"I can't seem to pick up 6Music...."

A government spokesperson said: “Between 50 and 100 million analogue radios will become largely redundant after 2015 and around 20 million car radios will need converters to fall in line with the change.

“Unfortunately, the British public are so fundamentally unable to grasp the simple concept of not buying a piece of technology that will be effectively be rendered completely obsolete within five years, that we’re going to have to sit down with each and every one of them and explain what’s going on as if they were a infant with severe learning difficulties. It’s going to take ages.”

Alan Ford, 42, from Sutton Coalfield, said: “I heard on the news that there was something I had to do with my wireless, but I wasn’t sure what it was.  To be sure, I went out and got another three of the things as back-ups to my existing one.  One of them doesn’t even have a Gramophone in it.  Can you believe it?  A wireless with no Gramophone!  Whatever next?”

Minister for Digital Britain Stephen Timms confirmed that he will be looking to announce new measures to help educate the British public.

“Let’s face it, everyone in Britain is very, very stupid,” said Timms at a press conference this morning, “and so to get through to them, we will be coming round to everyone’s house with some crayons and colouring books, and perhaps a clown too, to keep them entertained.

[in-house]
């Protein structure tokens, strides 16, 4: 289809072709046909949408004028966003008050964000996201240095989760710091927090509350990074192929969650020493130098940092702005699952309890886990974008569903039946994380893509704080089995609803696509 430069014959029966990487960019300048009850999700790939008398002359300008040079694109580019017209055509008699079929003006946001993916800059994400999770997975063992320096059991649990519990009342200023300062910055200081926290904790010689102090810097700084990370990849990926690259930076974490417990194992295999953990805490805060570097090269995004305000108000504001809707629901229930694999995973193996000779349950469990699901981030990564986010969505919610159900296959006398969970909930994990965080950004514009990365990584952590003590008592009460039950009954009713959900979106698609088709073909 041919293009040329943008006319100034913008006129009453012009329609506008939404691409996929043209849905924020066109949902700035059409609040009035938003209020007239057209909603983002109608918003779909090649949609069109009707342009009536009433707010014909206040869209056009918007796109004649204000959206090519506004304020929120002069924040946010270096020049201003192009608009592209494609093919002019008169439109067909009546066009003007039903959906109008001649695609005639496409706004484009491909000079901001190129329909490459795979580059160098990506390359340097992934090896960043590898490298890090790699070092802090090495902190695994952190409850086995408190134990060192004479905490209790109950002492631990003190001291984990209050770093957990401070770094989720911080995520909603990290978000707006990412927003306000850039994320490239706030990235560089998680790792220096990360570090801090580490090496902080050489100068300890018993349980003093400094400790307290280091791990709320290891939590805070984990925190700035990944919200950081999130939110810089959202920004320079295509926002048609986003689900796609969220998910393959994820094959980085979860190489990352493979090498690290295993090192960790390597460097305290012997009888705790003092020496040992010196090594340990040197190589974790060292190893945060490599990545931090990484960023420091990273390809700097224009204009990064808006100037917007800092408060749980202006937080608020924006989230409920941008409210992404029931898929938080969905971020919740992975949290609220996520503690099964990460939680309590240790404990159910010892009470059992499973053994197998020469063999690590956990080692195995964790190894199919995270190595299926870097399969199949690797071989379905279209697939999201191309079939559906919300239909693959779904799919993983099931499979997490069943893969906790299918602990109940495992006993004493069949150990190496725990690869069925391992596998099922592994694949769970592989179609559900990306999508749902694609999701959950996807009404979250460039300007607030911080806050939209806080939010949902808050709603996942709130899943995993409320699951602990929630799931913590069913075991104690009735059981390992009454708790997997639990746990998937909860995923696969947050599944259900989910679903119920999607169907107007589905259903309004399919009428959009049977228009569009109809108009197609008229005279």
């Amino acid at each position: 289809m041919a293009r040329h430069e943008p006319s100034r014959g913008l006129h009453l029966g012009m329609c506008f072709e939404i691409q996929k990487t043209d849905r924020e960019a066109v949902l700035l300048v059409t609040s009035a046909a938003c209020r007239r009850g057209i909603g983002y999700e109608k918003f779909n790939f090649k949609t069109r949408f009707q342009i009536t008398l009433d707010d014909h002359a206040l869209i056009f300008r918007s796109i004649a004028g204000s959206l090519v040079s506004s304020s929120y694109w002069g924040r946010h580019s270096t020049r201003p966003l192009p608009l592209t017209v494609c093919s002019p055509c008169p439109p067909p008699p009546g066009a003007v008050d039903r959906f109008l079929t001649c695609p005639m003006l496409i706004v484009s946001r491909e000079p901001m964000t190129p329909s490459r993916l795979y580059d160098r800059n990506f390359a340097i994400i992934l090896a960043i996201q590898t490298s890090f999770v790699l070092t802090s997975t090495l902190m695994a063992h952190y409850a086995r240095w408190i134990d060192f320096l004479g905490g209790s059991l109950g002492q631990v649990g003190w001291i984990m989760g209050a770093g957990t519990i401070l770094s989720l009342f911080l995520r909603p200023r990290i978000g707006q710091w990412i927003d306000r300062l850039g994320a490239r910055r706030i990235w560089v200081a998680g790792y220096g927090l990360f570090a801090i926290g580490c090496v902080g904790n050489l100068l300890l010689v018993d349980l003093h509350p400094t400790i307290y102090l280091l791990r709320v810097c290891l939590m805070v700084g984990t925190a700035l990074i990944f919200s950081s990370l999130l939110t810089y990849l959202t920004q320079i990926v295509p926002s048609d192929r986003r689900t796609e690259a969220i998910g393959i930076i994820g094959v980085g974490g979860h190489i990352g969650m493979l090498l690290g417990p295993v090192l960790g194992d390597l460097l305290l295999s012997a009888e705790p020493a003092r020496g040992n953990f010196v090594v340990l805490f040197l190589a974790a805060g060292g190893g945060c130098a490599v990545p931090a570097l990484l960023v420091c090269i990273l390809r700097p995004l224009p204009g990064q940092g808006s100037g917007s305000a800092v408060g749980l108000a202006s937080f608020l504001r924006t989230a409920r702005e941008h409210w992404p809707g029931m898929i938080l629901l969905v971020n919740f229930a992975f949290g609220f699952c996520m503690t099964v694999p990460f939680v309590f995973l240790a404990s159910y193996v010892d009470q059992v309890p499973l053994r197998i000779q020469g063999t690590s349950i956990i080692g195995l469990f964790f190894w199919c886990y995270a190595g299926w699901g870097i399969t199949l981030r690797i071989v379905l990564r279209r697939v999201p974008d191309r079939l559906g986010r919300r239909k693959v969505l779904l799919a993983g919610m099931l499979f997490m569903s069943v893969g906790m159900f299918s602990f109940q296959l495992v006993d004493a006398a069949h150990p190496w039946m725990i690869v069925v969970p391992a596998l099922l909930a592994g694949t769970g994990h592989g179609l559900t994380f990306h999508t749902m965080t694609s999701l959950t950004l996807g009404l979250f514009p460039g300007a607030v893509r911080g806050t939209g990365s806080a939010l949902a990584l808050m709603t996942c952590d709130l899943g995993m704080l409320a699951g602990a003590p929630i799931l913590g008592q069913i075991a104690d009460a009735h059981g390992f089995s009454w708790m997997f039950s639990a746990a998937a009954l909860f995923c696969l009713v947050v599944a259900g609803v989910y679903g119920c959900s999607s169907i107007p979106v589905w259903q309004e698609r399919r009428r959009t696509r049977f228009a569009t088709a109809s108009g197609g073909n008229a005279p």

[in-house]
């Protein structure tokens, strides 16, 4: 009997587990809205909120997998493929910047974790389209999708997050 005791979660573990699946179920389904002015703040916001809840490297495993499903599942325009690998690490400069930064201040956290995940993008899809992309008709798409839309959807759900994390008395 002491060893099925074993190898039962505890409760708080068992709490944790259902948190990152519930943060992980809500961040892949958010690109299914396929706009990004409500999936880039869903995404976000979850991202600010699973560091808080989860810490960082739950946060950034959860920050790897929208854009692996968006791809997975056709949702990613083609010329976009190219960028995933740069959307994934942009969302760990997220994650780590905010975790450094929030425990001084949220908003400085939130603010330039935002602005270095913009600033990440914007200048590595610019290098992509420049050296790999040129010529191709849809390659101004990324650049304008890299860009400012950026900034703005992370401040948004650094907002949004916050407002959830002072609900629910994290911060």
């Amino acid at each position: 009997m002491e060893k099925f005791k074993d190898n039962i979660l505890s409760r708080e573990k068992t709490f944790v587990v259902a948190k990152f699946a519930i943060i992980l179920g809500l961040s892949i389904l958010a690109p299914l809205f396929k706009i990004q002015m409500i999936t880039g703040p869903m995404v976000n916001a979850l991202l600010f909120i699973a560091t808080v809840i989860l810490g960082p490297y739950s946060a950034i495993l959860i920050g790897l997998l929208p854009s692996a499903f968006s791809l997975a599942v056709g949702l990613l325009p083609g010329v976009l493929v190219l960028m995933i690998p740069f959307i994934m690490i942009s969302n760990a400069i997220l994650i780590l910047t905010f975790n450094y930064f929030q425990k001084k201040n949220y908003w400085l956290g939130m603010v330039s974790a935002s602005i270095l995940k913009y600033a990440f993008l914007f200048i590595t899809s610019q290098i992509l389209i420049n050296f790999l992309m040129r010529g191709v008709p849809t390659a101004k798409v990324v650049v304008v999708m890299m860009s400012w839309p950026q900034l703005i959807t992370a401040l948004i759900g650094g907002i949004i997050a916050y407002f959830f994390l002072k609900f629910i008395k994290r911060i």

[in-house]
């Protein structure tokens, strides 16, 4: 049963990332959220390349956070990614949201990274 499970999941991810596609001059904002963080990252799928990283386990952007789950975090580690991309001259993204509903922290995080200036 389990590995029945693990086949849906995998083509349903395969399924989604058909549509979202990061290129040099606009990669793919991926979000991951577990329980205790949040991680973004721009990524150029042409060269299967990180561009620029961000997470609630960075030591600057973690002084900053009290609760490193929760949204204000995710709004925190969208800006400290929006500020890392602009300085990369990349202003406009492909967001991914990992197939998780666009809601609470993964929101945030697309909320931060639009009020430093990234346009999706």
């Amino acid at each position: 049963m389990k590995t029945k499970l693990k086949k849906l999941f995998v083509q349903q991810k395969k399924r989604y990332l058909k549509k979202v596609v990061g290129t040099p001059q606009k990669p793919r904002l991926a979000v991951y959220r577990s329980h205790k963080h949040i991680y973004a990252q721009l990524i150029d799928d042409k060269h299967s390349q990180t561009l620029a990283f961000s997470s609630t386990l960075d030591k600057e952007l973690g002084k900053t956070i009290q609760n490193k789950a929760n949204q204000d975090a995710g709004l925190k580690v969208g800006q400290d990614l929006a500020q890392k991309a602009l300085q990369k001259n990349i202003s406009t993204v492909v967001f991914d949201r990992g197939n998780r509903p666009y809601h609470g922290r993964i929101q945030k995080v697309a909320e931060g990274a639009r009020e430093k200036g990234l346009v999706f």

“After all, they’ll need something to stop them from crying after we hold them up against a wall and threaten them with extreme physical pain if we find out that they’ve bought another sodding non-digital radio. I fully expect that this approach will clear up any ‘confusion’.”

Google announces new ‘Google Wheel’ as part of plans to re-invent everything ever made

In Technology on February 12, 2010 at 07:47

Technology giant Google has unveiled its new ‘Google Wheel’ as part of a radical new plan to re-invent everything that has ever been made since the dawn of time.  The news follows the announcement of its brand new social media platform, nearly two years after the idea was relevant or interesting to anyone involved.

Although treated with scepticism from those outside the industry, Google have assured the public that the Google Wheel will be better than any existing wheel, and urged anyone currently using a wheel to change to Google’s version immediately.

“Go on,” Google said in a persistent, nagging tone of voice.  “Try it.  Go oooooooooooooooon.  Go ooooooooooooooooooooooooooooon.”

The new Google Wheel: better than an ordinary wheel

Trevor Schofield, 36, from Sidcup has been testing the Google Wheel for two months and was enthusiastic about its many uses.  “I used to have ordinary, boring wheels on my car, which didn’t really do much else other than supporting the weight of the vehicle and allowing it to move in the direction I steered it,” he said.

“But that all changed when I got hold of the new Google Wheel from Google.  Now I can use my wheels for checking my Gmail account, searching for things on the web and Instant Messaging – all whilst hanging my head dangerously out of the car door while I’m driving.”